24 heures
LUKONG Pius NYUYLIME | 31-10-2017 23:55


The creation of new industrial zones, notably the one in Bamenda which recently received an evaluation visit of the highest authority of the Institution for the Management of Industrial Zones- MAGZI, opens another page in the development of industries in Cameroon. In a statement published on the national media, the General Manager of MAGZI ordered businesses wishing to open new industries to target new industrial zones such as Ombe in the South West Region, for businesses wishing tio settle in Douala. The reason advanced for this administrative shift is the saturation of Douala's two industrial zones of Bassa and Bonaberi. Irrespective of how this decision has been interpreted by the business sector, it is important to state inter alia the impact it is expected to have in the promotion of a decentralized economy. Cameroon as a country was quite aware of the importance of such initiative to boost its industries, hence the creation of several industrial zones.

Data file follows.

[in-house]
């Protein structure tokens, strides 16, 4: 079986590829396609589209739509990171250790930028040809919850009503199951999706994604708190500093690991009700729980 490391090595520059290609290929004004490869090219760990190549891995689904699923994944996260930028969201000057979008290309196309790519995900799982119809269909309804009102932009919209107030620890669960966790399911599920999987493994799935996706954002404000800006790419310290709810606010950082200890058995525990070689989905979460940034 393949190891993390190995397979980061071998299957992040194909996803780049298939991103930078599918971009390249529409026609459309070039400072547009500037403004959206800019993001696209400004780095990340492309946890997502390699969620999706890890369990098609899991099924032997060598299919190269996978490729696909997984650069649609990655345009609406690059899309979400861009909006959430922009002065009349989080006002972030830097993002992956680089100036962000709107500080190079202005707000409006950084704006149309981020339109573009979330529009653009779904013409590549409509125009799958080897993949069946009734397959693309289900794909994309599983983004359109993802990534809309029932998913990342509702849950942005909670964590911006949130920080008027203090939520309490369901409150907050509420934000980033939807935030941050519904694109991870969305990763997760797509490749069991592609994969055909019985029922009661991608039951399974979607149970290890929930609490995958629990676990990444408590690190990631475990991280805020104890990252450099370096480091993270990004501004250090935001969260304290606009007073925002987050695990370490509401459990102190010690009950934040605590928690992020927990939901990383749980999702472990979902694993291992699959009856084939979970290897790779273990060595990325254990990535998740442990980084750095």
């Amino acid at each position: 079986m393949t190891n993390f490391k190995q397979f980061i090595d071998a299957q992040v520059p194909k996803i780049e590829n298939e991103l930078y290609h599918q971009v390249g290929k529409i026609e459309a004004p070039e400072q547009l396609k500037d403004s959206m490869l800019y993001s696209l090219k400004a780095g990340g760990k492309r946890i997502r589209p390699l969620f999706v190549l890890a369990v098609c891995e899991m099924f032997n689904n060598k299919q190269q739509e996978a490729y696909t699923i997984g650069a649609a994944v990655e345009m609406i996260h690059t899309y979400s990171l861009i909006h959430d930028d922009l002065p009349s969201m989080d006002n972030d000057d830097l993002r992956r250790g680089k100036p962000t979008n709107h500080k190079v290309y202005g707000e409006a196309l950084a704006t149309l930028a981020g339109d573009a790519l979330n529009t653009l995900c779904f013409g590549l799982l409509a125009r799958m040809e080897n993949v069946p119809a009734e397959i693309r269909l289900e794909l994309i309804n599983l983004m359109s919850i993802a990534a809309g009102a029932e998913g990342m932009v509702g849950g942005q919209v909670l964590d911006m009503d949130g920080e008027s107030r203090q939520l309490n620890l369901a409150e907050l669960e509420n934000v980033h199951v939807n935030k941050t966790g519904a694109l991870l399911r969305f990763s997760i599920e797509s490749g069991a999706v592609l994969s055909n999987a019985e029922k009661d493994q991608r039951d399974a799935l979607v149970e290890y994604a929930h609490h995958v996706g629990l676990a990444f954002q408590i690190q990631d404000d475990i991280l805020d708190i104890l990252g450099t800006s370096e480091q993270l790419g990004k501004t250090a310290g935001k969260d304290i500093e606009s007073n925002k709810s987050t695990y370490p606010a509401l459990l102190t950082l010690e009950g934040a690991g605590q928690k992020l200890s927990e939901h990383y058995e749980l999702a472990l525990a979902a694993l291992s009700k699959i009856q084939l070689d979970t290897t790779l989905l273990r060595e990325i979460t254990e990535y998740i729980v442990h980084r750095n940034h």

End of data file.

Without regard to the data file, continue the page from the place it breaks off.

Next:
From every indication, the objective set by the administration, is far from being achieved. Some industrial zones created several decades back have not been able to blossom as expected. Some, like the one in the Mvan neighbourhood in Yaounde have been invaded by private homes and activities that have nothing to do with industrial development. How this has come to be is another question. Does this laxity in industrial development readily translate the country's private sector staleness? Is it that the administration has failed on its part to provide the necessary facilities that can attract industries to the area? These and many other questions are lingering in the minds of the population.  In effect, an industrial zone, known in other places as industrial park, is an area zoned and planned for the purpose of industrial development. Located on the edges of, or outside  main residential areas of the city, industrial zones are conceived to be provided with good transportation access, including road and rail. They are supposed to be located close to transport facilities, especially where several transport modes coincide, including highways, railroads, airports and ports.

The laxity with which industries are getting implanted in industrial zones in Cameroon raises lots of eyebrows. Both government through MAGZI and the business world are challenged. As a facilitator, MAGZI may need to go the extra mile in its bid to develop these areas so as not to be blamed for failing in its duty.  Industrial zoning so to say is based on a number of concepts one  of which is to be able to attract new businesses by providing an integrated infrastructure in one location. This is the impression MAGZI authorities gave while visiting the Bamenda Industrial Zone which covers 44 hectares of land and is said to have been mapped out into eight platforms.